Originally born in Los Angeles and now living in London, Dr Moore was dancing from the age of 13. She has combined her Magna Cum Laude Honors in Physics from Harvard and PhD in Atomic and Laser Physics from the University of Oxford, with her ballet skills learnt with ballet companies such as Zurich Ballet, Boston Ballet, English National Ballet, and Norwegian National Ballet, thanks to a Universal Robot in Norway. She became inspired by the way the robot moved and rehearsed and developed a dance with her new hi-tech partner.

Alongside working with robots she has been awarded a place in Forbes 30 under 30, and was one of the 12 selected candidates to undergo rigorous astronaut selection on BBC Two "Astronauts: Do you have what it takes?"

Read about her incredible story using the links below, and see how she teaches and then dances with her robot partner here.

Fun facts: 

  • Merritt is featured in the book ‘Good Night Stories For Rebel Girls’. Read along with her on Facebook.
  • It makes Merritt’s’ day to see photos of little girls dressing up in a lab coat and tutu.
  • Her robot partner is known as "Baryshnibot", who is actually a Universal collaborative robot or UR cobot for short!

This news story was suggested by Zoe, IET Education Manager.

What more can be done in the fight against digital poverty?

Highlighted by the global pandemic, digital poverty is now at the forefront of most minds. The extent of the digital divide has only been expanded with many children now learning from home.

A lack of or limited access to the internet, none or not enough devices at home, and none or limited knowledge of using this technology has led to many students suffering by being left behind in their learning and studies from classmates and others around the UK.

These skills are already essential in most lines of work, and post-pandemic with the significant changes made to the way we work will almost certainly see a rise in demand for such skills.

Thankfully, a number of organisations and individuals are working hard to put an end to this, including the IET and Plum Innovations Ltd. Donated equipment, free broadband and community support are helping to reduce this, but there is still much more to be done.

Fun facts: 

  • Not all families have laptops and broadband to help their children keep learning at home.
  • Even if schools can provide laptops there are still barriers in terms of parents' IT skills and children having space to study.
  • Dixons Carphone has pledged £1m to help in the fight to end digital poverty in the UK.

This news story was suggested by Ji, Education Officer London (South).

Can water keep the UK's electricity grid stable?

When reviewing the interesting year that was 2020 experts now think of it as the greenest year for electricity in Britain! 

As well as the increase in renewable power systems (such as wind and solar) operating and a high number of coal-free days, part of the reason for 2020 being so green was due to the Drax’s Cruachan hydroelectric pumped storage plant that won a tender to provide inertia to National Grid from one of its four units. Inertia helps to keep the electricity system correctly balanced by running at the right frequency, reducing the potential of potentially serious power cuts.

The Cruachan plant is buried deep in the hollowed-out mountain of Ben Cruachan, near Argyll in Scotland. The plant was opened about 55 years ago and was a massive success story in engineering!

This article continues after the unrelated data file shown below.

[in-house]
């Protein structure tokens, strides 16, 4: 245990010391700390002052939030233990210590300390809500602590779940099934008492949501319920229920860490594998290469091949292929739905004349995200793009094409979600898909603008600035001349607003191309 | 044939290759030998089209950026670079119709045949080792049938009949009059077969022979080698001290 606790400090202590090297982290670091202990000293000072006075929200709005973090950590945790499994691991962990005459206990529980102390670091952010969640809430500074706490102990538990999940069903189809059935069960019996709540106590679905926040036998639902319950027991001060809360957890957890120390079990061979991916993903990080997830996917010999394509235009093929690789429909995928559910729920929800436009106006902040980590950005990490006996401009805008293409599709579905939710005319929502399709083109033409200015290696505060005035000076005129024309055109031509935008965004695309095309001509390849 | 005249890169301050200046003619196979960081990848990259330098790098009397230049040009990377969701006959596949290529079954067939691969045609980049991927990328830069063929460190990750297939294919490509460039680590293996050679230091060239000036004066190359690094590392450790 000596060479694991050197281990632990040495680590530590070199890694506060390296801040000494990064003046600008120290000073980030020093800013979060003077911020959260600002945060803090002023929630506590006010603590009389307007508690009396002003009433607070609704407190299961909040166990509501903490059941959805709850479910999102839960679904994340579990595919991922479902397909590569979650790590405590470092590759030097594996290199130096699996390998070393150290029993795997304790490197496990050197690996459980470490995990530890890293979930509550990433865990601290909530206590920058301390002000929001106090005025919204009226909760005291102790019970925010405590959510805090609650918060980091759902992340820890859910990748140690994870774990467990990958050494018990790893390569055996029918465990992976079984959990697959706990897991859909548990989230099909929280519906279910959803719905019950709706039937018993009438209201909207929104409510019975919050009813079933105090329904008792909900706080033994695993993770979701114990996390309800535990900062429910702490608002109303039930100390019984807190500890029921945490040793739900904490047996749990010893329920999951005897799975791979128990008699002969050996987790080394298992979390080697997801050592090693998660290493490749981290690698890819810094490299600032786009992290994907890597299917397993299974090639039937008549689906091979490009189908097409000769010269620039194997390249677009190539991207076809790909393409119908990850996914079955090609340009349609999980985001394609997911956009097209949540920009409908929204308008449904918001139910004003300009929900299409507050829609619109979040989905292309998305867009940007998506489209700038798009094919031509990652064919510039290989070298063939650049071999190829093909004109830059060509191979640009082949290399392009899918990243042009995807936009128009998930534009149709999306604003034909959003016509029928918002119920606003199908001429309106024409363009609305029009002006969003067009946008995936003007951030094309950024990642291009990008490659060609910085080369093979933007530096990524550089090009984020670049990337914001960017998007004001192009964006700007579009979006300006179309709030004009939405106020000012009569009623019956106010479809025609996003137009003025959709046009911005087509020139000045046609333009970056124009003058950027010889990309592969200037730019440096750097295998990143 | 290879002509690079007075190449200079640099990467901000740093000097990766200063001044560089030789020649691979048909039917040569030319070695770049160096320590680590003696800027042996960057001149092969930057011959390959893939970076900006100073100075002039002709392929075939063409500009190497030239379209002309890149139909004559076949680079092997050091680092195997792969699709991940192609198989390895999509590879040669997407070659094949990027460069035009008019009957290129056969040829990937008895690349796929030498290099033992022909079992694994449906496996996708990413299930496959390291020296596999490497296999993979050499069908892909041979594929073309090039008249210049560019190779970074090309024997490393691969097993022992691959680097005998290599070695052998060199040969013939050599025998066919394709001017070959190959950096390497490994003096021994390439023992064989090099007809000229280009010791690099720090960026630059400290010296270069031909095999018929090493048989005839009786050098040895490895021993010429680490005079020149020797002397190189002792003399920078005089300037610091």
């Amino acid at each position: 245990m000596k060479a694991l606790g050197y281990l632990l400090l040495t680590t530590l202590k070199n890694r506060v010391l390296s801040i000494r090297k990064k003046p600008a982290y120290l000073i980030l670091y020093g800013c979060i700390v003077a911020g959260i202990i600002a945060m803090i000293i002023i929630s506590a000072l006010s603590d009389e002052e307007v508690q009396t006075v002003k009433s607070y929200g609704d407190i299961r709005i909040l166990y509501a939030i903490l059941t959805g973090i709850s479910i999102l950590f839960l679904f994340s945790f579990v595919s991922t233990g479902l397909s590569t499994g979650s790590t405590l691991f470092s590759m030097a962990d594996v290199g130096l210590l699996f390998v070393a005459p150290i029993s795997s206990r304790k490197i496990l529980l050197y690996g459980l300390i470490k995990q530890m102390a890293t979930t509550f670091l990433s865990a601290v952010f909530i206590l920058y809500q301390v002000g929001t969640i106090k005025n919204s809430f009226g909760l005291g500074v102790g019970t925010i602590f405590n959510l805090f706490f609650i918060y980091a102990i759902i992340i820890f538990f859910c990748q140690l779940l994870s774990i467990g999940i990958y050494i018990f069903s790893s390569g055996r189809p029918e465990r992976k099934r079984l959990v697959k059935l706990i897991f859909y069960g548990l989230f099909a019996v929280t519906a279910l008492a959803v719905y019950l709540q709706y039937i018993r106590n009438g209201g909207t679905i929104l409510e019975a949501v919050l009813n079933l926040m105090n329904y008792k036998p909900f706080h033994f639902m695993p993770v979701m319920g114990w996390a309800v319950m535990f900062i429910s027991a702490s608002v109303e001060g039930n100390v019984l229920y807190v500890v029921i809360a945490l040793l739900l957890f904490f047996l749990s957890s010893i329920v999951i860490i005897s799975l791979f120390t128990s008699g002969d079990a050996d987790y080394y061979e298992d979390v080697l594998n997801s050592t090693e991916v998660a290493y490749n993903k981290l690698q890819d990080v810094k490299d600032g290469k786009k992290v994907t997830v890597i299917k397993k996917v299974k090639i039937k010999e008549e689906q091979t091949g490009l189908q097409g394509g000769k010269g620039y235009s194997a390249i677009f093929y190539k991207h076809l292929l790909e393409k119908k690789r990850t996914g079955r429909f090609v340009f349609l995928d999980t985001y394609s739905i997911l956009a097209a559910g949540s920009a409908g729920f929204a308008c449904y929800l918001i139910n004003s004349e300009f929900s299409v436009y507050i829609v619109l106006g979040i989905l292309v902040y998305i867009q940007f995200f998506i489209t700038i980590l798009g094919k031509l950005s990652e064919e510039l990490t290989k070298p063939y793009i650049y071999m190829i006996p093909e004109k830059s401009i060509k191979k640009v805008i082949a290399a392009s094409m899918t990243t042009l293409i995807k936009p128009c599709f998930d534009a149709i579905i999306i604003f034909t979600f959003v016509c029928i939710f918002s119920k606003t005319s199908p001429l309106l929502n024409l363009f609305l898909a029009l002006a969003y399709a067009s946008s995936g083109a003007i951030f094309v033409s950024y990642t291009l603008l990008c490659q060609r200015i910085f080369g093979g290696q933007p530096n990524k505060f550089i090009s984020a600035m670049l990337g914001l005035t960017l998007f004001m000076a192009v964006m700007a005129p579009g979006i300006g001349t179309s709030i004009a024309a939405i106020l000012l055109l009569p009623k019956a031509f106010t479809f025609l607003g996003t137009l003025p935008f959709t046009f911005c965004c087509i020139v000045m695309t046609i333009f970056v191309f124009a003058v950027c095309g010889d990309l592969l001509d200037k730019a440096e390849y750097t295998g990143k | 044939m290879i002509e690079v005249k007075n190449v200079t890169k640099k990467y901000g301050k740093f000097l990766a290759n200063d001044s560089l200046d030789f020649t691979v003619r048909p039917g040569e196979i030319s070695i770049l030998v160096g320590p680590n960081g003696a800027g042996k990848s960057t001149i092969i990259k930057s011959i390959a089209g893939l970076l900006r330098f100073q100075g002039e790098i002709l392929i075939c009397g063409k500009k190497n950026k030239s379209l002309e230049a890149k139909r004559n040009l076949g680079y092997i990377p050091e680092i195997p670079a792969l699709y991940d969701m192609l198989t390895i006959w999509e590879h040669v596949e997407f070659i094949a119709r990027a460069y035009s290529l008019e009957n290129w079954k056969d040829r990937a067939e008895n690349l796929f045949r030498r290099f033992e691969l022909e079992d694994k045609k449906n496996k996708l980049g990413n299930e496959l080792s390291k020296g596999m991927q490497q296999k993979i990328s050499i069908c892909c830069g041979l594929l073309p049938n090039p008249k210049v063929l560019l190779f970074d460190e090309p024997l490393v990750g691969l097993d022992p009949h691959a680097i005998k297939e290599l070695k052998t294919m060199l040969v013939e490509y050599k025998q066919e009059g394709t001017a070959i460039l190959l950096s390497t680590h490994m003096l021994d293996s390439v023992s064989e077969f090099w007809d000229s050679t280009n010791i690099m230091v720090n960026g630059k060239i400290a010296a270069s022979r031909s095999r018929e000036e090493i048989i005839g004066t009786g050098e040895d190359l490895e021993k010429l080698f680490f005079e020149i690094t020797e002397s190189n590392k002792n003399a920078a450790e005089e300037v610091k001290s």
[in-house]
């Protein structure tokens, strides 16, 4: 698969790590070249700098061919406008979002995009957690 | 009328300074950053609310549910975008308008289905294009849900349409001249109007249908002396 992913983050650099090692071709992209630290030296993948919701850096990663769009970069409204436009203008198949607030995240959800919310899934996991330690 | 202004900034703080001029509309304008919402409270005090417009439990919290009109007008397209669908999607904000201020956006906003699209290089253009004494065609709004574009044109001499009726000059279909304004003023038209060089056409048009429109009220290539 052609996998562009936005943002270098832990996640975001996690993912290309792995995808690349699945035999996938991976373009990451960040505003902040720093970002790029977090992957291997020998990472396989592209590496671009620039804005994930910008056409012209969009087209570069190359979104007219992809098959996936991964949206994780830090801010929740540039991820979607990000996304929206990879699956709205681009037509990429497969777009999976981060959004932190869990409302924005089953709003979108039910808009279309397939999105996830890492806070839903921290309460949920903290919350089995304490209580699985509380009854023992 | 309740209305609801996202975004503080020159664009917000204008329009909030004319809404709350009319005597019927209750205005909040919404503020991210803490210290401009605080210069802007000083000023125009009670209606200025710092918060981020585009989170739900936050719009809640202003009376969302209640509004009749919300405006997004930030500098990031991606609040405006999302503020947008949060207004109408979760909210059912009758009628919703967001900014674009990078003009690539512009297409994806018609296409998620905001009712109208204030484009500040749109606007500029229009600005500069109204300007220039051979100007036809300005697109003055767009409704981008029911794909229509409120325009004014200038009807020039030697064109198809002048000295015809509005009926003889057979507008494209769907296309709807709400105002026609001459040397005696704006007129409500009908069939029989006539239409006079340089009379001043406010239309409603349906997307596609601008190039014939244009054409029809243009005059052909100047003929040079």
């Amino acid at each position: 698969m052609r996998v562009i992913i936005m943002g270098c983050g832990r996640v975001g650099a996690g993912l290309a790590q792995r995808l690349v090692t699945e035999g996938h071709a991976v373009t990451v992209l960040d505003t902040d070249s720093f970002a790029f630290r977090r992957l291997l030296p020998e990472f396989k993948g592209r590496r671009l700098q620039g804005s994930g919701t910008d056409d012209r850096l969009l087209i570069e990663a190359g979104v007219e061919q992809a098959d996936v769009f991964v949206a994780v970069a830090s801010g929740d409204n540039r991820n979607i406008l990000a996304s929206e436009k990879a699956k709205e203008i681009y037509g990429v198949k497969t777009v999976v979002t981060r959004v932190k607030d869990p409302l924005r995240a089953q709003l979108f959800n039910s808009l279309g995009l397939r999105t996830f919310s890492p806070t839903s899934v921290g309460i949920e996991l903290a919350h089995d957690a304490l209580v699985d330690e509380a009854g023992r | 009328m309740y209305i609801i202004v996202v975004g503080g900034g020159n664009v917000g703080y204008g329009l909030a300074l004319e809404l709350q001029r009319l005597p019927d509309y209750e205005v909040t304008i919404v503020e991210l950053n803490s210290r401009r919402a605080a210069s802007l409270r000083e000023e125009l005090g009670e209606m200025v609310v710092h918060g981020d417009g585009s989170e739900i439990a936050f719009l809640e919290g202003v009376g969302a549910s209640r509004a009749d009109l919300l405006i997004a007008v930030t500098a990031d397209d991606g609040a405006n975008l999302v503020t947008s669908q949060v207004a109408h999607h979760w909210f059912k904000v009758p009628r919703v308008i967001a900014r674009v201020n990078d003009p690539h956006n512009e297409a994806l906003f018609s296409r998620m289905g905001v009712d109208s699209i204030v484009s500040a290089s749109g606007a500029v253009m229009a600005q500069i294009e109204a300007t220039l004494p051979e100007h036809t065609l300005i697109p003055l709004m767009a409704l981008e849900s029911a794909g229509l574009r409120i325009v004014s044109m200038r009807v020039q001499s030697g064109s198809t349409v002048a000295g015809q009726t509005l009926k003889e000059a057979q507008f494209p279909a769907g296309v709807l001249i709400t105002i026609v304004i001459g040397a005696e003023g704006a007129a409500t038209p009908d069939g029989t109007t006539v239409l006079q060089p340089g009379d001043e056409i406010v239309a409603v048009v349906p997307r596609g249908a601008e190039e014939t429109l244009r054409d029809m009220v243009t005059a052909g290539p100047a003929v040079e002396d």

It is an amazingly impressive structure that acts like a giant battery to store the water for when it is needed. Its reversible turbines pump water from a Loch to fill an upper reservoir on the mountainside at times when there is low demand for electricity and the opposite when demand is high.

A career in engineering opens a whole new world of possibilities. As Cruachan shows, it can even move mountains!

Fun facts:

  • 220,000 cubic metres of rock was blasted by explosives to create a cavern 1km inside the mountain that houses the turbines as well as a network of pipes and tunnels!
  • Inertia behaves a bit like the shock absorbers in a car suspension, which dampens the effect of a sudden bump in the road and keeps the car stable and moving forward.

This news story was suggested by Erusa, Education Officer for Kent.

Can hydrogen power our future?

If you burn hydrogen what do you get? Water! As hydrogen burns with oxygen it makes water which is also known as H2O.

So where can we get hydrogen from?
Some vehicles have been powered by hydrogen and this could be used as a direct fuel or used in a fuel cell which converts it into electricity.

What about aircraft?
Well, hydrogen and oxygen are used to put rockets into orbit, so potentially the same technology could be used for aircraft.

Maybe in the future, hydrogen could even be used in the home as an alternative to burning fossil fuels!

Fun facts:

  • Hydrogen is the most abundant element on Earth.
  • Hydrogen and fuel cells can be used in a broad range of applications from powering buildings and cars to portable electronic devices.
  • Fuel cells are a clean way to produce power.

This news story was suggested by Roger, Education Officer for Merseyside and West Cheshire.

We will also be featuring news and updates from our IET Education Officers and Ambassadors about how they are raising awareness and engaging children with STEM learning or projects in their local community.

Interested in getting involved and making a difference too?

Find out more about our Education volunteers and please do share your stories with us @IETeducation.

We will be updating this page regularly with more stories as they come in, so do keep checking back. Perhaps you might like to make one into a school project or just follow it for interest. Either way, get involved in the conversations @IETeducation.

For more extensive news updates on a wide variety of topics, check out the IET's E+T magazine.